WIMBLEDON, England -- We've all grown accustomed to seeing an athlete close ranks, a once-garrulous sort growing tired of the media grind and shutting himself off from the public at every opportunity. Andy Murray has gone the other way. The Wimbledon quarterfinalist has evolved from a grumpy, grungy kid into an engaging young man.
Wednesday will be one of the most important days of Murray's life, a quarterfinal against Feliciano Lopez on Centre Court as he continues his bid for his first Wimbledon title. With each day, he seems more comfortable being mentioned alongside Rafael Nadal (apparently OK after a foot-injury scare), Roger Federer and Novak Djokovic in this golden era of men's tennis.
I picked him to win the tournament, and I'm not sure how that will work out, but I couldn't be more impressed with Murray's demeanor through the tournament so far.
Once almost bitterly put off by news conferences, acting as if he'd rather be home playing a video game, the 24-year-old Murray has become a captivating presence after his matches. He actually seems to be enjoying the process.
Out of nowhere, after Murray had defeated Richard Gasquet in the fourth round, someone asked him if he had any superstitions. "No, because you get sort of attached to them," he said. "Like, if you always go into the same shower, and then one day someone's in it, you're obviously not going to jump in there. Well, you
"I heard Tim (Henman) used to always go in the same shower," he added. "Maybe he should have changed when he got to the semifinals."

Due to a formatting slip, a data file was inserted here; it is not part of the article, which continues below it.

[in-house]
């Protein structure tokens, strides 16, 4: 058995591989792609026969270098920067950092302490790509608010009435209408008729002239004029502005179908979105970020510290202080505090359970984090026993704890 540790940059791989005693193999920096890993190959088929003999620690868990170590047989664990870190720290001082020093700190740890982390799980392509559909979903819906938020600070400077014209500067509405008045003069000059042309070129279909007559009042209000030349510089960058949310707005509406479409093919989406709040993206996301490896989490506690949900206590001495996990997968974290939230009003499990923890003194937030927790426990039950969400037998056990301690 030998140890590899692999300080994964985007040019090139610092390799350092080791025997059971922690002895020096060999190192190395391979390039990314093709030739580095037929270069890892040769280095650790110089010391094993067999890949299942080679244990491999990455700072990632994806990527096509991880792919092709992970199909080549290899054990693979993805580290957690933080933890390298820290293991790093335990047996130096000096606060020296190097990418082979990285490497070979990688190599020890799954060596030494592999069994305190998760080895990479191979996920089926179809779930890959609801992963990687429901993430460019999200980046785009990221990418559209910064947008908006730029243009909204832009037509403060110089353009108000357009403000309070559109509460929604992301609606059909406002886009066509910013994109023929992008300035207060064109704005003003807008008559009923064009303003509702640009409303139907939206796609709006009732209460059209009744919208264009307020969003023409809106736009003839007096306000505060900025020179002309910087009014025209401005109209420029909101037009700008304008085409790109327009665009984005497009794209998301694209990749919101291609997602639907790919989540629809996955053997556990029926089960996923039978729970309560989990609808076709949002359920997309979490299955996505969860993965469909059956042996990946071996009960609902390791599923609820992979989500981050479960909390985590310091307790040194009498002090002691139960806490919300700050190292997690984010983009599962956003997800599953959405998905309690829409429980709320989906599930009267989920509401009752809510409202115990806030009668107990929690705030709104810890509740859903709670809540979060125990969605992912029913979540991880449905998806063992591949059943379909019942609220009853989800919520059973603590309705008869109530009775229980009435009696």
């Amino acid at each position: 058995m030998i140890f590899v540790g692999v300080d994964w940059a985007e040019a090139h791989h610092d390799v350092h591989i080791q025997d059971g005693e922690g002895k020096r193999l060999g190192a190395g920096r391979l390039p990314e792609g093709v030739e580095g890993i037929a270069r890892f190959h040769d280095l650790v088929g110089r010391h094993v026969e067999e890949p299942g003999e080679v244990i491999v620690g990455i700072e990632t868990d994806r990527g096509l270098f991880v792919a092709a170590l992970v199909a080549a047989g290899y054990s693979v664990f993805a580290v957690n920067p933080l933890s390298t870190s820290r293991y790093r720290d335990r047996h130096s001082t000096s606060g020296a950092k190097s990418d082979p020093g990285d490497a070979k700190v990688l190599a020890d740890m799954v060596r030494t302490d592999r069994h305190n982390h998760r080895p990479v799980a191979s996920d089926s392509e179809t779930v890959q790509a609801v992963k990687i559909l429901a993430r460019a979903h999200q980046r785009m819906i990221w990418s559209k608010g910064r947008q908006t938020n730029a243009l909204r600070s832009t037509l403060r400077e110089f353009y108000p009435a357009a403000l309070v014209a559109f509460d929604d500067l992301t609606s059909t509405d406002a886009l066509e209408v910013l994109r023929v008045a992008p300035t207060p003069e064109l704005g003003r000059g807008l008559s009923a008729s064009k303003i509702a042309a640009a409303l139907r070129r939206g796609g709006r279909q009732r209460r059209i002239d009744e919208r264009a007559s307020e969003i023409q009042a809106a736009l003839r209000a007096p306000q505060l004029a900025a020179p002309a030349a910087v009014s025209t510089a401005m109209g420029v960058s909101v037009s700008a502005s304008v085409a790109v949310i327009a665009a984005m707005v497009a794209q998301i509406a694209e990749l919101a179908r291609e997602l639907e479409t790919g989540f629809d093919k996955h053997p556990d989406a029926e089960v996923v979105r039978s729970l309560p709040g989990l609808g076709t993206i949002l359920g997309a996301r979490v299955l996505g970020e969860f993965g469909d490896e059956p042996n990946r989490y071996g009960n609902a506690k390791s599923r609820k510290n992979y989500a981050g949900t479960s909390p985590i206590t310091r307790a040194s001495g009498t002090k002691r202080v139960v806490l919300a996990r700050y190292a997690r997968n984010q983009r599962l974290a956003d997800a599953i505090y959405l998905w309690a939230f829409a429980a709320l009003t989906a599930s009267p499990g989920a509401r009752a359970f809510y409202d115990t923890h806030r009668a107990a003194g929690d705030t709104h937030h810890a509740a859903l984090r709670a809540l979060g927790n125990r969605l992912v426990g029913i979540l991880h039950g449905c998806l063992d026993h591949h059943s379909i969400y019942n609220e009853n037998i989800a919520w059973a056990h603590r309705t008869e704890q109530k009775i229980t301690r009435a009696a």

That broke up the room, and this is such a smart career move by Murray. His wit and wisdom become increasingly evident, and he does himself great favors by entertaining the British media. "He gets a bit less Scottish each day," one writer cracked the other day. Should he lose over these last three rounds, he's likely to see the angry tabloid headlines raining down upon him once again, but it helps if you've established yourself as a decent fellow.
As the women's quarterfinals began on Tuesday, under the cover of the Centre Court's roof, Murray could have gone home to rest after a morning practice. But he stuck around to do a BBC Television spot with John McEnroe and Irish golfer Rory McIlroy, who has arrived to watch Murray and one of his good friends, Rafael Nadal, in quarterfinal action.
Murray looked totally comfortable, joking with McEnroe about his golf game and showing his appreciation of McIlroy's astounding performance at the U.S. Open. As the trio addressed Murray's chances of winning the tournament, he joked that "Rafa and Roger could do with sharing" after winning the last eight Wimbledon titles between them.
John Lloyd, the one-time English star writing in the
Some skepticism remains. Goran Ivanisevic, the 2001 Wimbledon champion, told the
Murray has freely addressed that problem at Wimbledon, saying, "I know everyone who plays the sport gets angry and frustrated, but there's a time to do it. If you're pumped up, playing well and then get angry when you play a bad point, it takes its toll over the course of four, five sets. It's been good at times, but it's been bad, as well. I feel a lot more comfortable and grown-up now, a lot less self-conscious. And I feel it's no one's responsibility but mine."